Friedreich's ataxia (FA) is caused by reduced levels of frataxin, a highly conserved mitochondrial protein. There is currently no effective treatment for this disease, which is characterized by progressive neurodegeneration and cardiomyopathy, the latter being the most common cause of death in patients. We previously developed a cardiac model of FA, in which the fly frataxin is inactivated specifically in the heart, leading to heart dilatation and impaired systolic function. Methylene Blue (MB) was highly efficient to prevent these cardiac dysfunctions. Here, we used this model to screen the Prestwick Chemical Library, comprising 1280 compounds. Eleven drugs significantly reduced the cardiac dilatation, some of which may possibly lead to therapeutic applications in the future. The one with the strongest protective effects was paclitaxel, a microtubule-stabilizing drug. In parallel, we characterized the histological defects induced by frataxin deficiency in cardiomyocytes and observed strong sarcomere alterations with loss of striation of actin fibers, along with full disruption of the microtubule network. Paclitaxel and MB both improved these structural defects. Therefore, we propose that frataxin inactivation induces cardiac dysfunction through impaired sarcomere assembly or renewal due to microtubule destabilization, without excluding additional mechanisms. This study is the first drug screening of this extent performed on a model of cardiac disease. Thus, it also brings the proof of concept that cardiac functional imaging in adult flies is usable for medium-scale pharmacological screening, with potent identification of cardioprotective drugs in various contexts of cardiac diseases.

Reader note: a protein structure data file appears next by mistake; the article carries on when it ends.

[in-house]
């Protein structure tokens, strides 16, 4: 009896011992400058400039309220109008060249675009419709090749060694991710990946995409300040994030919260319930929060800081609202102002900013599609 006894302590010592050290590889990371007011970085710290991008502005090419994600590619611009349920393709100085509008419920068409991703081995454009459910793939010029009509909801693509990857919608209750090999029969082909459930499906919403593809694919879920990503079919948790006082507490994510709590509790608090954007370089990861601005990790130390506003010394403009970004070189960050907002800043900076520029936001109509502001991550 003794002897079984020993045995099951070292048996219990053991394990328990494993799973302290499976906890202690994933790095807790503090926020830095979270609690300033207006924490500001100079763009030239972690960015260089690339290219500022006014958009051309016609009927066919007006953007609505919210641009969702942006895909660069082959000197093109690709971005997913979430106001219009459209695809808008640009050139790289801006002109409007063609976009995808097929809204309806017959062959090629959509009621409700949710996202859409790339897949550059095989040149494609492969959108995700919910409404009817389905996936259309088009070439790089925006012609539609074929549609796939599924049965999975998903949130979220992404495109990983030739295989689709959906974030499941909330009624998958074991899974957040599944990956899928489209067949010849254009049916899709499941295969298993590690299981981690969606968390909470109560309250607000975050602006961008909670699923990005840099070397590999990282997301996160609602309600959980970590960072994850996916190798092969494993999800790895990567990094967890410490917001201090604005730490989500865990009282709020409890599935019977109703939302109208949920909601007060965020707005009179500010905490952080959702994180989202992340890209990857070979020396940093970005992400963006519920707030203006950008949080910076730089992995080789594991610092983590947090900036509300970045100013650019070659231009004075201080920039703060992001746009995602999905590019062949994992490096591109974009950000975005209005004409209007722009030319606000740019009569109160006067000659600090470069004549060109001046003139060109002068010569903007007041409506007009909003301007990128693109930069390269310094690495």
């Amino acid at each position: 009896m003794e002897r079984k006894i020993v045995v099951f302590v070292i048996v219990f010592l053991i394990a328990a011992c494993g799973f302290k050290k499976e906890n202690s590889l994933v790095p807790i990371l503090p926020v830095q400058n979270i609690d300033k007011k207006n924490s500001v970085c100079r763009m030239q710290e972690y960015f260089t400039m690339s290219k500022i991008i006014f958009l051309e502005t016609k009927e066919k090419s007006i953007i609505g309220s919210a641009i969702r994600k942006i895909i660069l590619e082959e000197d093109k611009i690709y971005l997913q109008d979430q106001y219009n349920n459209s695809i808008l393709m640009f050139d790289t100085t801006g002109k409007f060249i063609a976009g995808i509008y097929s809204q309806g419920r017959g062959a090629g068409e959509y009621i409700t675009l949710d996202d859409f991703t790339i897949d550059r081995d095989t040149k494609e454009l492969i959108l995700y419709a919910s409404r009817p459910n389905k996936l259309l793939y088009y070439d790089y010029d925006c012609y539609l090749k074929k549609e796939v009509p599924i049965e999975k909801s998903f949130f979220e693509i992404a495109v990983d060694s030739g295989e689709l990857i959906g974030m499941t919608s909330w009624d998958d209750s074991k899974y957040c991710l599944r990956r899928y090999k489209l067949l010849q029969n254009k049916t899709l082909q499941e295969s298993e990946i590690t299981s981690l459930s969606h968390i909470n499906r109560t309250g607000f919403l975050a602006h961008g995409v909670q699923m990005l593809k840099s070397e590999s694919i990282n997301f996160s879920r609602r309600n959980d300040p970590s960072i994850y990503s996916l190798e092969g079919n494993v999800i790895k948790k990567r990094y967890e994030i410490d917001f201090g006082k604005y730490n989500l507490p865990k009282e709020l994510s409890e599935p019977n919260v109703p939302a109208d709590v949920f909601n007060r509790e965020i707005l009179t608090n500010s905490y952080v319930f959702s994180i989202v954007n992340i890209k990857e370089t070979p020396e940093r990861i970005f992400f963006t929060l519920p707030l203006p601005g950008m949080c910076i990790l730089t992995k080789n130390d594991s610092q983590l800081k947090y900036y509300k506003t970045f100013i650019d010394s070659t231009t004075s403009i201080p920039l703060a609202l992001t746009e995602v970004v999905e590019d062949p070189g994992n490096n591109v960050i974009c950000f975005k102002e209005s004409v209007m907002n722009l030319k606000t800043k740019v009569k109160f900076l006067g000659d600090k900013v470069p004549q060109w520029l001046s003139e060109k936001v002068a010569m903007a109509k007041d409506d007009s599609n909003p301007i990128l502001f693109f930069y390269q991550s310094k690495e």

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http://dx.doi.org/10.1242/dmm.033811DOI Listing
http://www.ncbi.nlm.nih.gov/pmc/articles/PMC6078405PMC
July 2018

Complex role of chemokine mediators in animal models of Alzheimer's Disease.

Biomed J 2018 02 27;41(1):34-40. Epub 2018 Mar 27.

Inserm UMRS_1127, Paris, France; Sorbonne University, Paris, France; CNRS UMR7225, Paris France; Brain and Spine Institute (ICM), Paris, France. Electronic address: